The Government plans to launch a text message alert service similar to those used by Amazon and other online retailers that will alert people about public services.
The initiative is designed to save almost £600 million by cutting down on the use of call centres, face-to-face meetings and other public-facing government operations.
The automated system, called Notify, is based on those used by internet retailers to update shoppers about deliveries, and will see members of the public receiving a text message, email or letter when an MOT is up for renewal, or when student finance applications are being processed.
Other likely uses are for updates on claims for Universal Credit, the Government’s new welfare system; and voter registration applications. Texts can be automatically triggered at certain points, such as when an application has arrived in the post.
Government IT staff have been trialling the technology internally, and will bring it into “beta” mode in February, when several public services are due to begin using it.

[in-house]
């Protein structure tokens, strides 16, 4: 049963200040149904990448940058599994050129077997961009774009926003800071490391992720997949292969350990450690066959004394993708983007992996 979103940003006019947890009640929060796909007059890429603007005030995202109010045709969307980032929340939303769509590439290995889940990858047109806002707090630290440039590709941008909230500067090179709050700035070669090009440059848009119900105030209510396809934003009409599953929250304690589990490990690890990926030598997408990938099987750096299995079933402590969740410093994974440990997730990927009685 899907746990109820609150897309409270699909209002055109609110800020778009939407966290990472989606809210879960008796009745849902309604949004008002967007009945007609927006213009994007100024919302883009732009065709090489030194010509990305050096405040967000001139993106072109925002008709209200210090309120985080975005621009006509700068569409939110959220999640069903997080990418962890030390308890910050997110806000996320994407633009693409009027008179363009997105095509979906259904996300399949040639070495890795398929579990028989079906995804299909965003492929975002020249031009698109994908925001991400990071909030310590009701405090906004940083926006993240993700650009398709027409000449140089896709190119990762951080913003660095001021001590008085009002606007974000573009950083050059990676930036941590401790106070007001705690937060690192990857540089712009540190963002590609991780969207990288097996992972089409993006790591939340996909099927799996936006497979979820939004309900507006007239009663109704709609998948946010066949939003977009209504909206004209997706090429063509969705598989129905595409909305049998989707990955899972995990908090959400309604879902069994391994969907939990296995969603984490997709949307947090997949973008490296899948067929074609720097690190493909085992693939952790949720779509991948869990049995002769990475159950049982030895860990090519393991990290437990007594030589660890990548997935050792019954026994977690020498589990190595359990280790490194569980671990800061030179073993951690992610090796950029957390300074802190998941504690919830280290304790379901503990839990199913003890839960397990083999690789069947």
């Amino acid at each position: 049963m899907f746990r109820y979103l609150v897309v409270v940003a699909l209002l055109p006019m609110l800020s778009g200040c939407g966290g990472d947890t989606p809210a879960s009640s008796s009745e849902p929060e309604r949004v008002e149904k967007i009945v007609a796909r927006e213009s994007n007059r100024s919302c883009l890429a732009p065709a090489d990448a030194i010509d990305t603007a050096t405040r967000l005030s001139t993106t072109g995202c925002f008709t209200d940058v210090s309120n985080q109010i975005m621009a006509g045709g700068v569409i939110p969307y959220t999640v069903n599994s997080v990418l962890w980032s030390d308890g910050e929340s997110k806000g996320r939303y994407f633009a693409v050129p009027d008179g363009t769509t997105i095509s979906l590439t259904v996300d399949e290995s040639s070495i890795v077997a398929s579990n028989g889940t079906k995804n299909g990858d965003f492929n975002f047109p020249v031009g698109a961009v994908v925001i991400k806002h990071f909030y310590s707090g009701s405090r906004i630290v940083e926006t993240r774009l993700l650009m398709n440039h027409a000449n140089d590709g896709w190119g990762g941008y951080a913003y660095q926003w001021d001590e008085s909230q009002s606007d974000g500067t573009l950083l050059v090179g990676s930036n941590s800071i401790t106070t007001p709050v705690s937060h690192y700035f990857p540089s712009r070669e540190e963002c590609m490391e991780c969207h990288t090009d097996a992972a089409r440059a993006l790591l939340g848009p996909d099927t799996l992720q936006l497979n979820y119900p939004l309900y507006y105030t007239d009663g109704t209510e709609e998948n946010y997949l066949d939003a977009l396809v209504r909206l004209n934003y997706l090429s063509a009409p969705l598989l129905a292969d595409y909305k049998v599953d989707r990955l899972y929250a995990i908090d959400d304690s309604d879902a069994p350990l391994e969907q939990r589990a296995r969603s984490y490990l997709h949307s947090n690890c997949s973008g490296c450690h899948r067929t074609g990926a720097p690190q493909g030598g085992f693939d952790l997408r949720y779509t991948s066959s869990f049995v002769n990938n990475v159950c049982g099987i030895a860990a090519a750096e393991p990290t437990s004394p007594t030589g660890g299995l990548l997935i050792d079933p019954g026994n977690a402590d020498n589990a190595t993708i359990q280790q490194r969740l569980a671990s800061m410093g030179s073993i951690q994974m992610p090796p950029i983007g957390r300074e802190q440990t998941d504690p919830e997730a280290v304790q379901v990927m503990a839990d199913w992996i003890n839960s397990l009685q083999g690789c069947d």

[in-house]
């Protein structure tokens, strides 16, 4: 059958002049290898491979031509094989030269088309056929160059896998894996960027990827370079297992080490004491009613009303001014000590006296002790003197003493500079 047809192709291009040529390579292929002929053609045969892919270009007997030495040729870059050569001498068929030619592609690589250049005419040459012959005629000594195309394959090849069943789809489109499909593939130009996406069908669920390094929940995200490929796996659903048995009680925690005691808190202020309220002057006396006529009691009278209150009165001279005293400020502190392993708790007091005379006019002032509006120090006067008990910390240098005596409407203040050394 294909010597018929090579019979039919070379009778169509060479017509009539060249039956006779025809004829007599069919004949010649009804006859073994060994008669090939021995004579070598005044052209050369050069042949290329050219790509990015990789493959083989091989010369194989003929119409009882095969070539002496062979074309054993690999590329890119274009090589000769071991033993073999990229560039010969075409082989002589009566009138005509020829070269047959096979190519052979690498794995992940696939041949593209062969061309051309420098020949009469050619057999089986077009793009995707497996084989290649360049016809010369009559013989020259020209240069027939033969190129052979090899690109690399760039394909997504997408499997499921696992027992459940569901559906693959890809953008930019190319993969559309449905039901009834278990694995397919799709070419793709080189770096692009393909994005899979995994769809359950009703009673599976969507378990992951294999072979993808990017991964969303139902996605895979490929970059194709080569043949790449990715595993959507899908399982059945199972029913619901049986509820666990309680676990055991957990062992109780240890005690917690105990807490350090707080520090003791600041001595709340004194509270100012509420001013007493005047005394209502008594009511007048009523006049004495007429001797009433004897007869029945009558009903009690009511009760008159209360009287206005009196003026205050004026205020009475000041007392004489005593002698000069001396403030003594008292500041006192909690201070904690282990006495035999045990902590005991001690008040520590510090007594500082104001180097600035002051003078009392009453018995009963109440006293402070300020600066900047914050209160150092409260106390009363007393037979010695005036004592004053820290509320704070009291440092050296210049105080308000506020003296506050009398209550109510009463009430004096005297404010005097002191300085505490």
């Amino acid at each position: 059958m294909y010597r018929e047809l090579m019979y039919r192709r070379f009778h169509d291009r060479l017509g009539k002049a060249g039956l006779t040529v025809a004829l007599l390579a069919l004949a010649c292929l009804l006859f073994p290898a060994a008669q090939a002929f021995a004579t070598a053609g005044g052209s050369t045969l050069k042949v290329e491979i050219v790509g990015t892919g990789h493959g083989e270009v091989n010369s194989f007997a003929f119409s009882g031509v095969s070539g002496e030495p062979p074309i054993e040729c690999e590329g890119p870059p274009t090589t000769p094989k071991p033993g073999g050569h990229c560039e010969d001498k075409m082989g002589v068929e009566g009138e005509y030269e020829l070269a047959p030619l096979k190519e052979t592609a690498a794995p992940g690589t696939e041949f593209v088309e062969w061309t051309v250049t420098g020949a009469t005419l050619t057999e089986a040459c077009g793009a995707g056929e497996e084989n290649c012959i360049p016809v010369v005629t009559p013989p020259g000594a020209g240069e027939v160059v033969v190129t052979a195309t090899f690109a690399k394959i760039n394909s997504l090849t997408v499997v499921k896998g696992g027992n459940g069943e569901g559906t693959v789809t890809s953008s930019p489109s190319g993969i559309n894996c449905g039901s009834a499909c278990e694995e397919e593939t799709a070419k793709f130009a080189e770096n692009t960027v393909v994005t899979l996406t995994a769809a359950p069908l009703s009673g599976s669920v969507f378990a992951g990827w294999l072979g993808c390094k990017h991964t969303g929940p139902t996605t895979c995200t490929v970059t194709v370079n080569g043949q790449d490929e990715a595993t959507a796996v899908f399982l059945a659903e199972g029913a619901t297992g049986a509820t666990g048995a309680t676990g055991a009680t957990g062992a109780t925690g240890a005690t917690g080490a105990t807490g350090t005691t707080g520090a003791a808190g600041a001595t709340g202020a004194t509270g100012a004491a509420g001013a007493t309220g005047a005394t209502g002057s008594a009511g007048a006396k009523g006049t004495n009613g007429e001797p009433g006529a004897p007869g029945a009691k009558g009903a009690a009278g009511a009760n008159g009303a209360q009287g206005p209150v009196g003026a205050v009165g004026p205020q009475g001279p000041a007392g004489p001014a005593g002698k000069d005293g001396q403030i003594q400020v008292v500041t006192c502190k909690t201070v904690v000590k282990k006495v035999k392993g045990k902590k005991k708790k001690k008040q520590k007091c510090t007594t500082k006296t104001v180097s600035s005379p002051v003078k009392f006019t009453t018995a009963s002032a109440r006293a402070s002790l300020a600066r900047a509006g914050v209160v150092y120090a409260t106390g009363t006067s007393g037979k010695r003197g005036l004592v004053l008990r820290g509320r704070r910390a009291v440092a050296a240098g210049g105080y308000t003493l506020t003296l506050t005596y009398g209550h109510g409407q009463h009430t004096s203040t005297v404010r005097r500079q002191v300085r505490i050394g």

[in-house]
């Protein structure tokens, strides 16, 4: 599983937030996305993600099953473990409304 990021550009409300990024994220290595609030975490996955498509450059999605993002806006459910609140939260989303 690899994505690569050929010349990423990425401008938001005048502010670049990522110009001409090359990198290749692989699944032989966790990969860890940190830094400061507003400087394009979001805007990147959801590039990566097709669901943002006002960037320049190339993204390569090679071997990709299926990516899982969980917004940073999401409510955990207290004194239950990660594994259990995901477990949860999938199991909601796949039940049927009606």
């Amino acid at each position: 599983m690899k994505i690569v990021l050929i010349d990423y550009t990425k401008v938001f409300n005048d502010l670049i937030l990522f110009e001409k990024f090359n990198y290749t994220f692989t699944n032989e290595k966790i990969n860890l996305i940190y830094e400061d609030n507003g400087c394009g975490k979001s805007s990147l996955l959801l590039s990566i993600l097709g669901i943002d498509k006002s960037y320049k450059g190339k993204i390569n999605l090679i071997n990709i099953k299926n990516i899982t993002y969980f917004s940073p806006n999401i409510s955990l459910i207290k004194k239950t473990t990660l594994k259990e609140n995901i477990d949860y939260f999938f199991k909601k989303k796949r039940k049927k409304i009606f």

Departments will be able to sign up as they wish, uploading their databases of contact details into the Notify system. By moving their own systems for contacting people into the central government service, departments are expected to cut IT costs, as well as reducing communications expenses.
The Government Digital Service is forecast to save £1.3 billion over the current parliament. A Cabinet Office spokesman said that around £600 million is in digital communications, with the Notify programme accounting for most of that.